Cloud changes are to blame for nearly all cyber-attacks


Of all the vulnerabilities an organization’s system has, the majority sit within its cloud environment, a new report from cybersecurity researchers Unit 42, part of Palo Alto Networks, has found.

As per the report, four in five (80%) of all flaws reside in the cloud. Of those flaws, the most common ones are web framework takeover (22%), remote access services (20%), and IT security and networking infrastructure (17%).

The researchers also noted that it’s the newest solutions that are most often the most vulnerable. Almost half (45%) of all high-risk, cloud-hosted exposures in any given month were not there a month before. To make matters worse, cloud providers are quite volatile - Unit 42 estimates that some 20% of all accessible cloud services change at least once a month. Two industries that have it worst are transport & logistics, and insurance & finance, with 27% and 24% of cloud offerings changing every month, respectively.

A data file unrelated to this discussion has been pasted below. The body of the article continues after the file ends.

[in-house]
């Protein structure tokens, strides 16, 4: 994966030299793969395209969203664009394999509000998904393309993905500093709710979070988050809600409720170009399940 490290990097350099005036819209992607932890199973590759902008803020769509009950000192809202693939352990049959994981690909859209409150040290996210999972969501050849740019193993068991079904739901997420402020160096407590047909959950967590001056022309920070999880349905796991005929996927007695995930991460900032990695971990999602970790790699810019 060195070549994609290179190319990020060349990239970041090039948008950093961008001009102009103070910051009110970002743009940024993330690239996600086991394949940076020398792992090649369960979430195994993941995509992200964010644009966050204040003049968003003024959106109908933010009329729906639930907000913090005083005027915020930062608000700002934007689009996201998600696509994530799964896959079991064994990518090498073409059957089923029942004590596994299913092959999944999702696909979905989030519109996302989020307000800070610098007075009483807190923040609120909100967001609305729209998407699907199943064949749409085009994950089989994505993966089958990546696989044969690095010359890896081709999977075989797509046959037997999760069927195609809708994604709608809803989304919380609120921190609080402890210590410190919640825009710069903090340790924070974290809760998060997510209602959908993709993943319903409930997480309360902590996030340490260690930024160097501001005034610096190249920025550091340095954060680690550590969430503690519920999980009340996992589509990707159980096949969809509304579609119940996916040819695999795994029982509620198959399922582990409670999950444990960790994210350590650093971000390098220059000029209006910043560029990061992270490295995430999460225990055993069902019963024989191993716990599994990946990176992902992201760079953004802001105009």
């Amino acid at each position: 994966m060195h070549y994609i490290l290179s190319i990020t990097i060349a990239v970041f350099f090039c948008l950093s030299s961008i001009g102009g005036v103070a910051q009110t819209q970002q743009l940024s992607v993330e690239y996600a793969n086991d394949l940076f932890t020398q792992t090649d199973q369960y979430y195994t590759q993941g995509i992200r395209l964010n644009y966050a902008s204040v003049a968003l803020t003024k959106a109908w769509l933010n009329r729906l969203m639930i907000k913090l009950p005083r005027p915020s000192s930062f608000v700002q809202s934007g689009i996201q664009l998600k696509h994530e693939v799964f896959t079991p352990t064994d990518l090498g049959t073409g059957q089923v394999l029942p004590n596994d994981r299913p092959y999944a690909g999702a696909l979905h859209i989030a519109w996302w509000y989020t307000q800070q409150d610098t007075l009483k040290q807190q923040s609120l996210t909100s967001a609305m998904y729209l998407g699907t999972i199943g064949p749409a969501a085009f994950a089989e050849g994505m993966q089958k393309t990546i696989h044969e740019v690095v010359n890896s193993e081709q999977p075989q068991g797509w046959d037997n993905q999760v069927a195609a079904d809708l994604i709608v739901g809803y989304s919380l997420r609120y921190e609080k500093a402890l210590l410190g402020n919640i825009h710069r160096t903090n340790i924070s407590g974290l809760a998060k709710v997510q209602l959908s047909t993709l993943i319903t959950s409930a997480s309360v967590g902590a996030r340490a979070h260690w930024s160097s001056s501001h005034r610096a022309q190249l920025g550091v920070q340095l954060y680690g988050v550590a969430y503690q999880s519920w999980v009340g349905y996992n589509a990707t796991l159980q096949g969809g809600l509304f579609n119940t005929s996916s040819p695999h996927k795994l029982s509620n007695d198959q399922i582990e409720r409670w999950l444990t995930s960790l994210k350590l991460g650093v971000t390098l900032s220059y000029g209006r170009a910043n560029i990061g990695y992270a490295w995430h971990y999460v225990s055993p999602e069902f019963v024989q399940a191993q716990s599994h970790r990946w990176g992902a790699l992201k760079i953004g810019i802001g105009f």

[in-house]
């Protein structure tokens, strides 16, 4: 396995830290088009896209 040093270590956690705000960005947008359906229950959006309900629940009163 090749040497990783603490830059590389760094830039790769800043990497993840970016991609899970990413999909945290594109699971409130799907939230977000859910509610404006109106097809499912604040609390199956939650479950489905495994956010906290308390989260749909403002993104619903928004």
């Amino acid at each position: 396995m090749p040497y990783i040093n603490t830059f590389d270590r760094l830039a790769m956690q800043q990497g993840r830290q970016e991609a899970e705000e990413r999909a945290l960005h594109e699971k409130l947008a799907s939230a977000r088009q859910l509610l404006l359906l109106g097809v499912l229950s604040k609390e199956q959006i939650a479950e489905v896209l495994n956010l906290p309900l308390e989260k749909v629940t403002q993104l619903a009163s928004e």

How to address risk

The best way to mitigate these issues, the researchers say, is to set up an attack surface management program which would be tasked with discovering, prioritizing, and fixing any vulnerabilities.

Unit 42’s mitigation plan would include constant tracking of visibility, continuous review of cloud configurations, better communication and collaboration between security and DevOps, and a solid plan when it comes to prioritizing certain vulnerabilities.

For the past decade, digital transformation and cloud migration have been hailed as the next step in the evolution of business, with organizations of all shapes and sizes moving into the cloud in swathes. Cloud adoption delivered a raft of benefits for organizations, especially during the Covid-19 pandemic when companies needed the flexibility and agility of public, private, and hybrid clouds to support their operations.

But compared to traditional on-premise infrastructure, securing the cloud is an entirely different beast, and organizations that take the idea lightly are risking their entire operations.

More from TechRadar Pro